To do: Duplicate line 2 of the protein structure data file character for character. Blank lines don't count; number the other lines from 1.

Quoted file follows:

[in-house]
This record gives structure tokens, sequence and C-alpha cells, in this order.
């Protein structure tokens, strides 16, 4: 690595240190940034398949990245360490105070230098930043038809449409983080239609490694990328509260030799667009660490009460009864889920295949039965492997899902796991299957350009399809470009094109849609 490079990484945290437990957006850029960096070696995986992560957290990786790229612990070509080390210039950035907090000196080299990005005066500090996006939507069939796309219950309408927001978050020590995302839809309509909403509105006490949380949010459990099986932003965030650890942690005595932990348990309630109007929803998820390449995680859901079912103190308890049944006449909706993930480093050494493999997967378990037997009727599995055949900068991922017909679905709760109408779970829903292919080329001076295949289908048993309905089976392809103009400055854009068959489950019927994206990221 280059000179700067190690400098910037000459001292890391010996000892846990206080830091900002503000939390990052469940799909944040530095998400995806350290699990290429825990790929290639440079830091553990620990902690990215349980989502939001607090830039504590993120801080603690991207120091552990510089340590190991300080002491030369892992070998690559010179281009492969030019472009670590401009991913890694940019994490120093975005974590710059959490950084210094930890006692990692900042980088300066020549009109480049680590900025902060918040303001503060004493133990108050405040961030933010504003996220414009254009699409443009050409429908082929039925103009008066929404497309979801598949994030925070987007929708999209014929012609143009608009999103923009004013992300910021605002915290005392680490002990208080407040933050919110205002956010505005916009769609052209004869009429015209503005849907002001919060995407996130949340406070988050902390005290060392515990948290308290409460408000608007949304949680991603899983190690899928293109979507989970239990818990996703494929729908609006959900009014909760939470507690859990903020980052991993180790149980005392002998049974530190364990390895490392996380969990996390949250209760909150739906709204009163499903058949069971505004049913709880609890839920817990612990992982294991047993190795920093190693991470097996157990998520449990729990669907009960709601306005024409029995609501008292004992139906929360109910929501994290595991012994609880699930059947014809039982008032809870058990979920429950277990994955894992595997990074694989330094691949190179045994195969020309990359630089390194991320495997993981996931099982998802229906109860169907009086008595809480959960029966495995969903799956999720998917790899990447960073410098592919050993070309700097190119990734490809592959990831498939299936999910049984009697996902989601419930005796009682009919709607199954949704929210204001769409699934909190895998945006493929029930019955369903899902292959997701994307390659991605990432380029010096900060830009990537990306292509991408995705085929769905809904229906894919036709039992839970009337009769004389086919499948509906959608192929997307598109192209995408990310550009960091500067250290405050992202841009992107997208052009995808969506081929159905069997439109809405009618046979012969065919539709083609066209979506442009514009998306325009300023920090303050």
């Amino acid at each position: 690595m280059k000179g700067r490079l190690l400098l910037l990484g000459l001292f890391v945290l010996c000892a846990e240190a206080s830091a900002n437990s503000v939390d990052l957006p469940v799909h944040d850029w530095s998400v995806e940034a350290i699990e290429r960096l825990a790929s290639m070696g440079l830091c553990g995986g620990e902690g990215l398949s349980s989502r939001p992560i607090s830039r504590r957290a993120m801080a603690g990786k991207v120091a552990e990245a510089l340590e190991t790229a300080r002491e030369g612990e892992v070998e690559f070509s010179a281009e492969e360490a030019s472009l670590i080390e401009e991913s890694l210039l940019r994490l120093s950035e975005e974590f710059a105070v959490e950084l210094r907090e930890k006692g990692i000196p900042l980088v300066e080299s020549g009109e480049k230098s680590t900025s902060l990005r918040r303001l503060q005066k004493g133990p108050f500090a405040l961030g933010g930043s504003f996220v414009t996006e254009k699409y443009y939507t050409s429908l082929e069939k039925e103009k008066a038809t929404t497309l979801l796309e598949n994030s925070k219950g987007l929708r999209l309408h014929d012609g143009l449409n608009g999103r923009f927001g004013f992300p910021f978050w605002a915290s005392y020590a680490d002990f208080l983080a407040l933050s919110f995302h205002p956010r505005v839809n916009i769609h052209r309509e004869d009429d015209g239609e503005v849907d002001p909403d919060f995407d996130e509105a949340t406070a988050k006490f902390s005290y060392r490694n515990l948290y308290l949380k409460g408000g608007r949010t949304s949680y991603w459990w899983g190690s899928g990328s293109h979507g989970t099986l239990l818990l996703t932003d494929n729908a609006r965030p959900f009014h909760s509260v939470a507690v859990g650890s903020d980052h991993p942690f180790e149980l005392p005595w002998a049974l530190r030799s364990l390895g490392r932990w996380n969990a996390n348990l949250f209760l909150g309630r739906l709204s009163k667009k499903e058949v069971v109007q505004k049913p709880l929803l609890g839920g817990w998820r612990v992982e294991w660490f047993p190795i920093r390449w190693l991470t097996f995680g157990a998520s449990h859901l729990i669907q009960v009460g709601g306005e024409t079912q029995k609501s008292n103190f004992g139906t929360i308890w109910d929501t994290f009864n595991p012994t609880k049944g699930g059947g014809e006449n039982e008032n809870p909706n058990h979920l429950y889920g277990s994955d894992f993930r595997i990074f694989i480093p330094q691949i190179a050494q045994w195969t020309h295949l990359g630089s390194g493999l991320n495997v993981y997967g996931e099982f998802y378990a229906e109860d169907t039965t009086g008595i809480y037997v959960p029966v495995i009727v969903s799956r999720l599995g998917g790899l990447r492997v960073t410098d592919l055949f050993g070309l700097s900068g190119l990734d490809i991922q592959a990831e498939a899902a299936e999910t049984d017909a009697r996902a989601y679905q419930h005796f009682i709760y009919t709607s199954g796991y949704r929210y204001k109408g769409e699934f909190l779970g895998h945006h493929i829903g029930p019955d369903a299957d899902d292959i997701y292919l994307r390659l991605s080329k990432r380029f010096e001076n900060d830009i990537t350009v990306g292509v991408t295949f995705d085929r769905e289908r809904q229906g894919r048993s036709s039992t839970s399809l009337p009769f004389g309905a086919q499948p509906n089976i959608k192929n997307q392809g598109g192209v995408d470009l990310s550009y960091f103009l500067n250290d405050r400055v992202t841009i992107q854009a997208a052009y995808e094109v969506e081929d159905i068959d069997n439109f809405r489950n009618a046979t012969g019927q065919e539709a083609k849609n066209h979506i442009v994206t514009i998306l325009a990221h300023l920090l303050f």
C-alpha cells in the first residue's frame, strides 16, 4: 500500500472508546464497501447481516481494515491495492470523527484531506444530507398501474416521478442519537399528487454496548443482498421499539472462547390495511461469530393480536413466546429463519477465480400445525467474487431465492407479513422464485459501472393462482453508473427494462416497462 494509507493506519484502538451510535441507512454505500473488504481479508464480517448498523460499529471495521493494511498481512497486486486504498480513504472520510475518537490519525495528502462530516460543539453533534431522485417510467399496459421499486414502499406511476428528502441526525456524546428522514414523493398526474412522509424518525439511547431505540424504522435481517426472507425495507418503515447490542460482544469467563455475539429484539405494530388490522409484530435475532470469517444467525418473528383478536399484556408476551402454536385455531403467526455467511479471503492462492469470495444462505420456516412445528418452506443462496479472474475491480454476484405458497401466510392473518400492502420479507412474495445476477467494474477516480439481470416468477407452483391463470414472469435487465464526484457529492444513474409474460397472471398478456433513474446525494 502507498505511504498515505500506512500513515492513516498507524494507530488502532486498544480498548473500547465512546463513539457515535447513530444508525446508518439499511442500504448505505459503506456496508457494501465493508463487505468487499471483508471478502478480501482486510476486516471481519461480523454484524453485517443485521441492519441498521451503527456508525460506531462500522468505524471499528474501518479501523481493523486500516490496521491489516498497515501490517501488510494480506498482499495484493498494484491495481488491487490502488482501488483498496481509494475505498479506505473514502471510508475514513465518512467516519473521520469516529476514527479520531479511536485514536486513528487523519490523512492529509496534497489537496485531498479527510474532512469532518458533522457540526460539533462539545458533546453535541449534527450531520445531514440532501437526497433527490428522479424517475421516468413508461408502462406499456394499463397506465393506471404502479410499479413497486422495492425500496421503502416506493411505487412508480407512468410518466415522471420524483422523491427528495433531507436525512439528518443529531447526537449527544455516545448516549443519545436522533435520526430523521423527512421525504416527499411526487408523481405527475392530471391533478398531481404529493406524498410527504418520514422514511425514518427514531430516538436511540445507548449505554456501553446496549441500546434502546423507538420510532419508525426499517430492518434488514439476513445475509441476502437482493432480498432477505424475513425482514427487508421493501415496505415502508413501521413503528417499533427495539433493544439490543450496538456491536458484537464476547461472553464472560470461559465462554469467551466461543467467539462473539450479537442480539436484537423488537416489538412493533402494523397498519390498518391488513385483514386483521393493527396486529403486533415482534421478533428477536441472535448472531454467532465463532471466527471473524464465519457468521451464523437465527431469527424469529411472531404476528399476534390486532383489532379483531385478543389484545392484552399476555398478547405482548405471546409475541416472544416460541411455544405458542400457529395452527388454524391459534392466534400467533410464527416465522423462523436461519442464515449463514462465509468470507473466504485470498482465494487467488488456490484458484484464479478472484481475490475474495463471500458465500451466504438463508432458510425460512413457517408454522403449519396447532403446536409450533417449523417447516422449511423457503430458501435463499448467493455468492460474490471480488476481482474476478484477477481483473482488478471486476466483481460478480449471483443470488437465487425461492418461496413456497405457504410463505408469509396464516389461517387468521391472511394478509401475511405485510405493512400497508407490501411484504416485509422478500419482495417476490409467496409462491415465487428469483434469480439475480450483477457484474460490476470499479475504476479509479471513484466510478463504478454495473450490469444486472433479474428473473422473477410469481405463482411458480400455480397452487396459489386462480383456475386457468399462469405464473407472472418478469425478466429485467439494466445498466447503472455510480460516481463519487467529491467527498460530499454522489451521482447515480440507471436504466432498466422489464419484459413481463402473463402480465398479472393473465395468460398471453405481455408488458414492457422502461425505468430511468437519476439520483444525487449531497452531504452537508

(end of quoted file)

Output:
This record gives structure tokens, sequence and C-alpha cells, in this order.